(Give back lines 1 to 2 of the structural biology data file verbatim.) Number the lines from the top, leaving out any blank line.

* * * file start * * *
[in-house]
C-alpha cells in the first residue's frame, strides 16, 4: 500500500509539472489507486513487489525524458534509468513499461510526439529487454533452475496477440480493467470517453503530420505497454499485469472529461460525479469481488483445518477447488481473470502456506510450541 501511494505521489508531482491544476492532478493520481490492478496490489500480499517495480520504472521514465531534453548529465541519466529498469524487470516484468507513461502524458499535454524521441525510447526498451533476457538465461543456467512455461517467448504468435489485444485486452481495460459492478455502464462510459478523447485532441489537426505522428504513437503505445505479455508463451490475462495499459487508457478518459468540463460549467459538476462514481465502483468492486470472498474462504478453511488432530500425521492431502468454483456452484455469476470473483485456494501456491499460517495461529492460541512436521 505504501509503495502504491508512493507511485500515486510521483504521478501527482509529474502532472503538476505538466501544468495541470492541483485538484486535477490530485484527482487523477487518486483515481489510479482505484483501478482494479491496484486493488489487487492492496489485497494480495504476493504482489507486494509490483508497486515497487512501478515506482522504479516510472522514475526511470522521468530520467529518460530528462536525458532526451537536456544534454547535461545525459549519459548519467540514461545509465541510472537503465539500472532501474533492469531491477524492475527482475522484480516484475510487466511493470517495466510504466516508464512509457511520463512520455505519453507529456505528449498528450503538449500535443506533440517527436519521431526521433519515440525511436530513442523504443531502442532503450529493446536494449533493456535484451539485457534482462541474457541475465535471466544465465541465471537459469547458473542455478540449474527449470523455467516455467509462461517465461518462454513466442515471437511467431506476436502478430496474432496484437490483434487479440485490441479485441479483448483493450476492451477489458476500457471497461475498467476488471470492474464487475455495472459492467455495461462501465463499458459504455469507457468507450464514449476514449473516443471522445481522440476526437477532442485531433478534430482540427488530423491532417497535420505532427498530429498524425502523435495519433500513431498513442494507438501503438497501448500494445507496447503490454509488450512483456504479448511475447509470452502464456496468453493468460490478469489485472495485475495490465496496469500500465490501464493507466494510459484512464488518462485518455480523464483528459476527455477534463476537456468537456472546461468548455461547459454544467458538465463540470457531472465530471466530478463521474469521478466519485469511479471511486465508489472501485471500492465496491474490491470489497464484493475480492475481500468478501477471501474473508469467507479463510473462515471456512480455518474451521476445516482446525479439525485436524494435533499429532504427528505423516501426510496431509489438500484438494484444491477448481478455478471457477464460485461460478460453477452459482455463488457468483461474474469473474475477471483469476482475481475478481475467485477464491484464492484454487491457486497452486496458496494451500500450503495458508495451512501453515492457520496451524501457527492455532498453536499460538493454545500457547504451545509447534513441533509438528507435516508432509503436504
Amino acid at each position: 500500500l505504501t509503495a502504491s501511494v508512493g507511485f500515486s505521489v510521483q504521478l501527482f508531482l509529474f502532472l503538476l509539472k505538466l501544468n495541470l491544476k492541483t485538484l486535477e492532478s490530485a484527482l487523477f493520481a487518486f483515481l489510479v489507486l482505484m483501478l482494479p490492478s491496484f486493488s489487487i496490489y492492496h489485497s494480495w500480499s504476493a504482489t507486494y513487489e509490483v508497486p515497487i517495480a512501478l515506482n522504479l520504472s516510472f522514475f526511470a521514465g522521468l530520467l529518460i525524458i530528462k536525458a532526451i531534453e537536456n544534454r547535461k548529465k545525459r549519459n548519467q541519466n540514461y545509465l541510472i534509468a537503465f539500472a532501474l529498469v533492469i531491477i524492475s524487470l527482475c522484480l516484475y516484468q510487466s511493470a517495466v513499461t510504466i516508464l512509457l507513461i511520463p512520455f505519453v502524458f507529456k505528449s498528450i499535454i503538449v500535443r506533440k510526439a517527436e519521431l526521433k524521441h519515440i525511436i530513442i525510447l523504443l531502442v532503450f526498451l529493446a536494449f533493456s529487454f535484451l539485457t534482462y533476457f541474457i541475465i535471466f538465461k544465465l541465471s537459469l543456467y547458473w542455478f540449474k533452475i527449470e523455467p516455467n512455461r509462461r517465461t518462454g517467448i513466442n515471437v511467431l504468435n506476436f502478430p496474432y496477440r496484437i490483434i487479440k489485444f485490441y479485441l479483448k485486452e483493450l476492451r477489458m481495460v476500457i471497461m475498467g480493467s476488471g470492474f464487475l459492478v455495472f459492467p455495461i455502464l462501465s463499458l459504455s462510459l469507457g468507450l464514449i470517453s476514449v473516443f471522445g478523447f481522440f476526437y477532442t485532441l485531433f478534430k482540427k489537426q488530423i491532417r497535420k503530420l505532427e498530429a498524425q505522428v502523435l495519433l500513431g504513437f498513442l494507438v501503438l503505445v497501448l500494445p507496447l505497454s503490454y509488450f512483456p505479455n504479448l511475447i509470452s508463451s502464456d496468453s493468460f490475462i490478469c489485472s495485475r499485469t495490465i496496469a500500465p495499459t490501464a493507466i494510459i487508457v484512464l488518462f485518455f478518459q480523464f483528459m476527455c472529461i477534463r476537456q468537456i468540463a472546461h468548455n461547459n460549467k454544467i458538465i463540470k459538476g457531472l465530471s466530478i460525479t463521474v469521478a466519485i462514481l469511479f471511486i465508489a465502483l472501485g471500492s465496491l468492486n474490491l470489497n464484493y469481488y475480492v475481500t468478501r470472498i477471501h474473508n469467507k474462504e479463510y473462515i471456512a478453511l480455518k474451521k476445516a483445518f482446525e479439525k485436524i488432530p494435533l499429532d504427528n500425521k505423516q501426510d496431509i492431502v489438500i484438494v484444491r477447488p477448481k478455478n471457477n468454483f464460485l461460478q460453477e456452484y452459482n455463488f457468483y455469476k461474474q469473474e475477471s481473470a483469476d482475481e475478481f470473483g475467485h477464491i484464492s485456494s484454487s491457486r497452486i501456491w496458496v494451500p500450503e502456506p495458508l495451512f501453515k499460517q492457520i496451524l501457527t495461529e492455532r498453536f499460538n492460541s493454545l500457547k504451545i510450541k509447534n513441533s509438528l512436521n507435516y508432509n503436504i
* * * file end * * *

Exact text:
[in-house]
C-alpha cells in the first residue's frame, strides 16, 4: 500500500509539472489507486513487489525524458534509468513499461510526439529487454533452475496477440480493467470517453503530420505497454499485469472529461460525479469481488483445518477447488481473470502456506510450541 501511494505521489508531482491544476492532478493520481490492478496490489500480499517495480520504472521514465531534453548529465541519466529498469524487470516484468507513461502524458499535454524521441525510447526498451533476457538465461543456467512455461517467448504468435489485444485486452481495460459492478455502464462510459478523447485532441489537426505522428504513437503505445505479455508463451490475462495499459487508457478518459468540463460549467459538476462514481465502483468492486470472498474462504478453511488432530500425521492431502468454483456452484455469476470473483485456494501456491499460517495461529492460541512436521 505504501509503495502504491508512493507511485500515486510521483504521478501527482509529474502532472503538476505538466501544468495541470492541483485538484486535477490530485484527482487523477487518486483515481489510479482505484483501478482494479491496484486493488489487487492492496489485497494480495504476493504482489507486494509490483508497486515497487512501478515506482522504479516510472522514475526511470522521468530520467529518460530528462536525458532526451537536456544534454547535461545525459549519459548519467540514461545509465541510472537503465539500472532501474533492469531491477524492475527482475522484480516484475510487466511493470517495466510504466516508464512509457511520463512520455505519453507529456505528449498528450503538449500535443506533440517527436519521431526521433519515440525511436530513442523504443531502442532503450529493446536494449533493456535484451539485457534482462541474457541475465535471466544465465541465471537459469547458473542455478540449474527449470523455467516455467509462461517465461518462454513466442515471437511467431506476436502478430496474432496484437490483434487479440485490441479485441479483448483493450476492451477489458476500457471497461475498467476488471470492474464487475455495472459492467455495461462501465463499458459504455469507457468507450464514449476514449473516443471522445481522440476526437477532442485531433478534430482540427488530423491532417497535420505532427498530429498524425502523435495519433500513431498513442494507438501503438497501448500494445507496447503490454509488450512483456504479448511475447509470452502464456496468453493468460490478469489485472495485475495490465496496469500500465490501464493507466494510459484512464488518462485518455480523464483528459476527455477534463476537456468537456472546461468548455461547459454544467458538465463540470457531472465530471466530478463521474469521478466519485469511479471511486465508489472501485471500492465496491474490491470489497464484493475480492475481500468478501477471501474473508469467507479463510473462515471456512480455518474451521476445516482446525479439525485436524494435533499429532504427528505423516501426510496431509489438500484438494484444491477448481478455478471457477464460485461460478460453477452459482455463488457468483461474474469473474475477471483469476482475481475478481475467485477464491484464492484454487491457486497452486496458496494451500500450503495458508495451512501453515492457520496451524501457527492455532498453536499460538493454545500457547504451545509447534513441533509438528507435516508432509503436504